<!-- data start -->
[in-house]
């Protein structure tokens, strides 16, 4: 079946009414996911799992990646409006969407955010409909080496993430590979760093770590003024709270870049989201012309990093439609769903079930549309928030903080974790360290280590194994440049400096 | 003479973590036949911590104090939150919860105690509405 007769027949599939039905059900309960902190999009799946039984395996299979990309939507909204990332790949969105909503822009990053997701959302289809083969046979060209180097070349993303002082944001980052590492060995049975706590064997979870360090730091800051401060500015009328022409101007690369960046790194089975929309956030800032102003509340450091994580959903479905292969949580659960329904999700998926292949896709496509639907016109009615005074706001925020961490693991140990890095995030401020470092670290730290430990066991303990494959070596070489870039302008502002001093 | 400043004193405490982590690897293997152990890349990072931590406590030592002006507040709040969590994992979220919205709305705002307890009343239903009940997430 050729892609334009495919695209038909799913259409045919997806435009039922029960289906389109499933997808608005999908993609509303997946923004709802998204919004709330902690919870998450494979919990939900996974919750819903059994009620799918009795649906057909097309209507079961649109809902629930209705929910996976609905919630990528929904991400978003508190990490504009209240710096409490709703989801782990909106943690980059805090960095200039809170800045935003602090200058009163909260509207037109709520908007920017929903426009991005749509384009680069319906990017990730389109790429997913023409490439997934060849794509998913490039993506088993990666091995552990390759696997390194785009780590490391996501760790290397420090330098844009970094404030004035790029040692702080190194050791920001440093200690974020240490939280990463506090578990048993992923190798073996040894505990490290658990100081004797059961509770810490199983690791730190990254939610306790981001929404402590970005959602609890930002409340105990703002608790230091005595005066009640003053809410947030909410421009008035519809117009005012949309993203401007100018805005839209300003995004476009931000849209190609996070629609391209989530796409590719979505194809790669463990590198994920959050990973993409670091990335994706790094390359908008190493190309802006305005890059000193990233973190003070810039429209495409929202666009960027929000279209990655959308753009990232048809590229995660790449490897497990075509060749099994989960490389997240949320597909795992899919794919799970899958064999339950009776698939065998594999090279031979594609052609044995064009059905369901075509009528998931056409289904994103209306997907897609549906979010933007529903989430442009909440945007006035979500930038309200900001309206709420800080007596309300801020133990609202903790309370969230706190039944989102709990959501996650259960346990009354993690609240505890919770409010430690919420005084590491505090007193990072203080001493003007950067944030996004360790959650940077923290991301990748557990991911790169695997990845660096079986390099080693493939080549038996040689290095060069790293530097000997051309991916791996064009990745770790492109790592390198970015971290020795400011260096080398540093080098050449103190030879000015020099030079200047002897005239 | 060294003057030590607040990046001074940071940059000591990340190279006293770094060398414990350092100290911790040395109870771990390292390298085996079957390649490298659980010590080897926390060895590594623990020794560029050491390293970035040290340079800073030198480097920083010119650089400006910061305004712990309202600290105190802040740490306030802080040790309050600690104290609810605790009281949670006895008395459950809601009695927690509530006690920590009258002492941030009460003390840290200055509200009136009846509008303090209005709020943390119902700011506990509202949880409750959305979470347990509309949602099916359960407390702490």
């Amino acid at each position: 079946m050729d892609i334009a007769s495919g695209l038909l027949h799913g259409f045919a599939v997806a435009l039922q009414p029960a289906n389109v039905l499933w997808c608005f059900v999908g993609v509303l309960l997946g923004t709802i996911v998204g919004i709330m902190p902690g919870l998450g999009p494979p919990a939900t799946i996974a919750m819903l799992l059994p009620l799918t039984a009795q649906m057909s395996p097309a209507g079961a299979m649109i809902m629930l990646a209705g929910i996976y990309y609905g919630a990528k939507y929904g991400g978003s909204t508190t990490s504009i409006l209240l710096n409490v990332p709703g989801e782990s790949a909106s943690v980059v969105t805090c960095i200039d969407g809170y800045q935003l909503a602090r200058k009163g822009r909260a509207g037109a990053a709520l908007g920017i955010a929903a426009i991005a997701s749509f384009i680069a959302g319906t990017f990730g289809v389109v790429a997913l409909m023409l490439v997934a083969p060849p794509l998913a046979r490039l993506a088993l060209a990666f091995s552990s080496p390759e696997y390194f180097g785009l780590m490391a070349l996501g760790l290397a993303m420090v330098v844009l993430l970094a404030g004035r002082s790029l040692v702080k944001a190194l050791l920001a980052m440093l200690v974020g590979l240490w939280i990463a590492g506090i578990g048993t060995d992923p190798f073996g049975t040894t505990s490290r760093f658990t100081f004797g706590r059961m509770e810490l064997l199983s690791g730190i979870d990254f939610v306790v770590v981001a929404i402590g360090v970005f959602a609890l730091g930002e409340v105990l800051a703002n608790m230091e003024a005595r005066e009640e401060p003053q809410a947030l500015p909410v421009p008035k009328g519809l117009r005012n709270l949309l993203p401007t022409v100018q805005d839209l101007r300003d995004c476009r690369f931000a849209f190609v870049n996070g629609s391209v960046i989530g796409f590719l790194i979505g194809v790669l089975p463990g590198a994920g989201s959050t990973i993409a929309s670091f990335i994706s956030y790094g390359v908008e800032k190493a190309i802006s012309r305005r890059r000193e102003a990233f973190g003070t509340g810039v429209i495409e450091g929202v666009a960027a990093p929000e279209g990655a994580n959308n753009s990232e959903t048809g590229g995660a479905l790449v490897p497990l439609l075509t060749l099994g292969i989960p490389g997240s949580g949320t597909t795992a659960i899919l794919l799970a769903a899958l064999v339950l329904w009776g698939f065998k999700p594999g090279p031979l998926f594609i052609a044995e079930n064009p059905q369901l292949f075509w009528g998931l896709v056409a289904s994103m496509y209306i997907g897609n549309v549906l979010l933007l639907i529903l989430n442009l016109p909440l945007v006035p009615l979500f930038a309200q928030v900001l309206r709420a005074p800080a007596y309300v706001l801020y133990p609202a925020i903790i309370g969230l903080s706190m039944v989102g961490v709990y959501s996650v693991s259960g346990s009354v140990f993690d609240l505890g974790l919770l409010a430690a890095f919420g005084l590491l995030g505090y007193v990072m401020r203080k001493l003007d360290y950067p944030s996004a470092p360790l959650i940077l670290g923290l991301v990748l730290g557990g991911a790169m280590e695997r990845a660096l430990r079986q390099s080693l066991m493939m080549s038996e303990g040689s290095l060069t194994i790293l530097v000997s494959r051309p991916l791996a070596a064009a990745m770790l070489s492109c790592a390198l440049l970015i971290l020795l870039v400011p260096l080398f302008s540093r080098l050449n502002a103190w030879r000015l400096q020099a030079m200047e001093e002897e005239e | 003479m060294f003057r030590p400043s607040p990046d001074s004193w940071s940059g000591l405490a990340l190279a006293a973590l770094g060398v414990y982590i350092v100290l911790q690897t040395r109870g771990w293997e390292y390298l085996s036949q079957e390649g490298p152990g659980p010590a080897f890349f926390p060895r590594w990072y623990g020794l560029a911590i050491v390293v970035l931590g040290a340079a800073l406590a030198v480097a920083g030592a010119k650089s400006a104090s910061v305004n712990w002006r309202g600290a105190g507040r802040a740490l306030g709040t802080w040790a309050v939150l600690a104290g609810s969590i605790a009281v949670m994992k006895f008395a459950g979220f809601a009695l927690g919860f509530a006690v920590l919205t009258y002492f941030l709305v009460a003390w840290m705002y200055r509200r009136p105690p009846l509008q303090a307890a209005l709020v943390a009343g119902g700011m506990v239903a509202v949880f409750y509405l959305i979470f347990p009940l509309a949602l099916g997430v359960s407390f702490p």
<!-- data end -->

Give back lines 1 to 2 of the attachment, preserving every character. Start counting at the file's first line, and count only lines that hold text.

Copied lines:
[in-house]
């Protein structure tokens, strides 16, 4: 079946009414996911799992990646409006969407955010409909080496993430590979760093770590003024709270870049989201012309990093439609769903079930549309928030903080974790360290280590194994440049400096 | 003479973590036949911590104090939150919860105690509405 007769027949599939039905059900309960902190999009799946039984395996299979990309939507909204990332790949969105909503822009990053997701959302289809083969046979060209180097070349993303002082944001980052590492060995049975706590064997979870360090730091800051401060500015009328022409101007690369960046790194089975929309956030800032102003509340450091994580959903479905292969949580659960329904999700998926292949896709496509639907016109009615005074706001925020961490693991140990890095995030401020470092670290730290430990066991303990494959070596070489870039302008502002001093 | 400043004193405490982590690897293997152990890349990072931590406590030592002006507040709040969590994992979220919205709305705002307890009343239903009940997430 050729892609334009495919695209038909799913259409045919997806435009039922029960289906389109499933997808608005999908993609509303997946923004709802998204919004709330902690919870998450494979919990939900996974919750819903059994009620799918009795649906057909097309209507079961649109809902629930209705929910996976609905919630990528929904991400978003508190990490504009209240710096409490709703989801782990909106943690980059805090960095200039809170800045935003602090200058009163909260509207037109709520908007920017929903426009991005749509384009680069319906990017990730389109790429997913023409490439997934060849794509998913490039993506088993990666091995552990390759696997390194785009780590490391996501760790290397420090330098844009970094404030004035790029040692702080190194050791920001440093200690974020240490939280990463506090578990048993992923190798073996040894505990490290658990100081004797059961509770810490199983690791730190990254939610306790981001929404402590970005959602609890930002409340105990703002608790230091005595005066009640003053809410947030909410421009008035519809117009005012949309993203401007100018805005839209300003995004476009931000849209190609996070629609391209989530796409590719979505194809790669463990590198994920959050990973993409670091990335994706790094390359908008190493190309802006305005890059000193990233973190003070810039429209495409929202666009960027929000279209990655959308753009990232048809590229995660790449490897497990075509060749099994989960490389997240949320597909795992899919794919799970899958064999339950009776698939065998594999090279031979594609052609044995064009059905369901075509009528998931056409289904994103209306997907897609549906979010933007529903989430442009909440945007006035979500930038309200900001309206709420800080007596309300801020133990609202903790309370969230706190039944989102709990959501996650259960346990009354993690609240505890919770409010430690919420005084590491505090007193990072203080001493003007950067944030996004360790959650940077923290991301990748557990991911790169695997990845660096079986390099080693493939080549038996040689290095060069790293530097000997051309991916791996064009990745770790492109790592390198970015971290020795400011260096080398540093080098050449103190030879000015020099030079200047002897005239 | 060294003057030590607040990046001074940071940059000591990340190279006293770094060398414990350092100290911790040395109870771990390292390298085996079957390649490298659980010590080897926390060895590594623990020794560029050491390293970035040290340079800073030198480097920083010119650089400006910061305004712990309202600290105190802040740490306030802080040790309050600690104290609810605790009281949670006895008395459950809601009695927690509530006690920590009258002492941030009460003390840290200055509200009136009846509008303090209005709020943390119902700011506990509202949880409750959305979470347990509309949602099916359960407390702490």